unexpected os.system behavior on windows NT 
Author Message
 unexpected os.system behavior on windows NT

os.system seems to malfunction when the command name and another
argument are both quoted on the commandline.  All these commands
run "as expected" when executed directly in a command window.

Quote:
>>> import os
>>> os.system(r'"cmd.exe" /c echo "hi bob"')

The system cannot find the path specified.
1
Quote:
>>> os.system(r'"cmd.exe" /c echo hi bob')

hi bob
0
Quote:
>>> os.system(r'cmd.exe /c echo "hi bob"')

"hi bob"
0

Quote:
>>> os.system(r'cmd.exe /c echo "hi bob"')

"hi bob"
0
Quote:
>>> os.system(r'cmd.exe /c "echo" "hi bob"')

The name specified is not recognized as an
internal or external command, operable program or batch file.
0
Quote:
>>> os.system(r'cmd.exe /c "echo" hi bob')

hi bob
0

The same holds for os.popen, popen2.popen*, and win32pipe.popen*
though I haven't tried all the variations there.

I've kludged around this by using the 8.3 pathname for the executable,
so that I am guaranteed to not need to quote it ..

Jeff



Mon, 25 Oct 2004 02:37:42 GMT  
 unexpected os.system behavior on windows NT

Quote:
> os.system seems to malfunction when the command name and another
> argument are both quoted on the commandline.  All these commands
> run "as expected" when executed directly in a command window.

I've posted this before... There are strange rules of cmd.exe regarding
quotes, but 'cmd /?' on Win2k finally documents them.

Thomas
-----
If /C or /K is specified, then the remainder of the command line after
the switch is processed as a command line, where the following logic is
used to process quote (") characters:

    1.  If all of the following conditions are met, then quote characters
        on the command line are preserved:

        - no /S switch
        - exactly two quote characters
        - no special characters between the two quote characters,

        - there are one or more whitespace characters between the
          the two quote characters
        - the string between the two quote characters is the name
          of an executable file.

    2.  Otherwise, old behavior is to see if the first character is
        a quote character and if so, strip the leading character and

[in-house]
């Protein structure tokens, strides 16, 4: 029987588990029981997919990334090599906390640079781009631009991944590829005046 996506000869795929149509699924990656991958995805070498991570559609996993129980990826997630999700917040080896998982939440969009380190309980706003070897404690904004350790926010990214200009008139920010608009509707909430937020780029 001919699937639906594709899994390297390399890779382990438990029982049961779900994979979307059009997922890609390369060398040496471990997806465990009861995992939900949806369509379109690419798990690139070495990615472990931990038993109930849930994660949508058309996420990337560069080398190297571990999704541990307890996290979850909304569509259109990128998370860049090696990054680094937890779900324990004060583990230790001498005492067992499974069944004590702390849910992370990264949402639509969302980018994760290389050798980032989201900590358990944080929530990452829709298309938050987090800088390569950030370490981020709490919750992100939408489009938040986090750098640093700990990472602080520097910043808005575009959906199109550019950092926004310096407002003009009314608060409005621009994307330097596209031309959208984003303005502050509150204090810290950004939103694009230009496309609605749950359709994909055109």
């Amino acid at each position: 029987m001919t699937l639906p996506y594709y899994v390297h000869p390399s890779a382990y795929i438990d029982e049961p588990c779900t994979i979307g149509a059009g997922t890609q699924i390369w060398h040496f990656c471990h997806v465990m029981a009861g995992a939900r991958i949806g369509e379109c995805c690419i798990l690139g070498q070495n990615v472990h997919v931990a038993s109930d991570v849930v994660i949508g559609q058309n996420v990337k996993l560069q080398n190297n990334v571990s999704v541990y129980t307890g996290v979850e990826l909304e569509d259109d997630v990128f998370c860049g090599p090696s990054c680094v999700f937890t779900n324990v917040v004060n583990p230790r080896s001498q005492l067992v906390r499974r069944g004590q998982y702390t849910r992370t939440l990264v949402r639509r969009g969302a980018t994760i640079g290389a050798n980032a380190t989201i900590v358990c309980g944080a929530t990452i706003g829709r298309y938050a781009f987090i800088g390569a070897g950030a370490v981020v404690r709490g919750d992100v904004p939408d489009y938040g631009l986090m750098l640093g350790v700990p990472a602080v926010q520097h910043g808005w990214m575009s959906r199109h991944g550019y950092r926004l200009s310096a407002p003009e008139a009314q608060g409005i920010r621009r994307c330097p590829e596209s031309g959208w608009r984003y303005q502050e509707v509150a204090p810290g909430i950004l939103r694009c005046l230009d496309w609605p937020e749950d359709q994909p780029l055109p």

remove the last quote character on the command line, preserving
        any text after the last quote character.



Mon, 25 Oct 2004 03:34:41 GMT  
 unexpected os.system behavior on windows NT
For questions regarding command line stuff on Windows, check out
www.technet.com. I get really irritated because cmd.exe has very little
documentation, but I've been able to find a lot at this site. Good luck!

Gabe

Quote:
-----Original Message-----

Sent: Wednesday, May 08, 2002 5:39 PM
To: Thomas Heller


Subject: Re: unexpected os.system behavior on windows NT


> > os.system seems to malfunction when the command name and another
> > argument are both quoted on the commandline.  All these commands
> > run "as expected" when executed directly in a command window.

> I've posted this before... There are strange rules of cmd.exe
regarding
> quotes, but 'cmd /?' on Win2k finally documents them.

Thanks .. this is something that's always frustrated/puzzled me.  I
think
there are two pieces missing still, which must be documented somewhere
    -- how does an exec* argument list get turned into a command line?
    -- how does the target program parse that back into an argc/argv
list?

I started to get the results I expected as soon as I used an 8.3 name
for
the executable and quoted any argument with whitespace (not handling any
more esoteric characters properly), but I hear that some versions of
windows disable 8.3 compatability names.  I don't know how I'd refer to
"C:\Program Files\Software Company\Product Name\Nose Monkeys.exe"
without them, though..

I wish somebody I worked with Really Understood (TM) NT.

Jeff

--
http://mail.python.org/mailman/listinfo/python-list



Mon, 25 Oct 2004 08:45:15 GMT  
 unexpected os.system behavior on windows NT

Quote:

> > os.system seems to malfunction when the command name and another
> > argument are both quoted on the commandline.  All these commands
> > run "as expected" when executed directly in a command window.

> I've posted this before... There are strange rules of cmd.exe regarding
> quotes, but 'cmd /?' on Win2k finally documents them.

Thanks .. this is something that's always frustrated/puzzled me.  I think
there are two pieces missing still, which must be documented somewhere
    -- how does an exec* argument list get turned into a command line?
    -- how does the target program parse that back into an argc/argv list?

I started to get the results I expected as soon as I used an 8.3 name for
the executable and quoted any argument with whitespace (not handling any
more esoteric characters properly), but I hear that some versions of
windows disable 8.3 compatability names.  I don't know how I'd refer to
"C:\Program Files\Software Company\Product Name\Nose Monkeys.exe"
without them, though..

I wish somebody I worked with Really Understood (TM) NT.

Jeff



Mon, 25 Oct 2004 08:39:26 GMT  
 
 [ 4 post ] 

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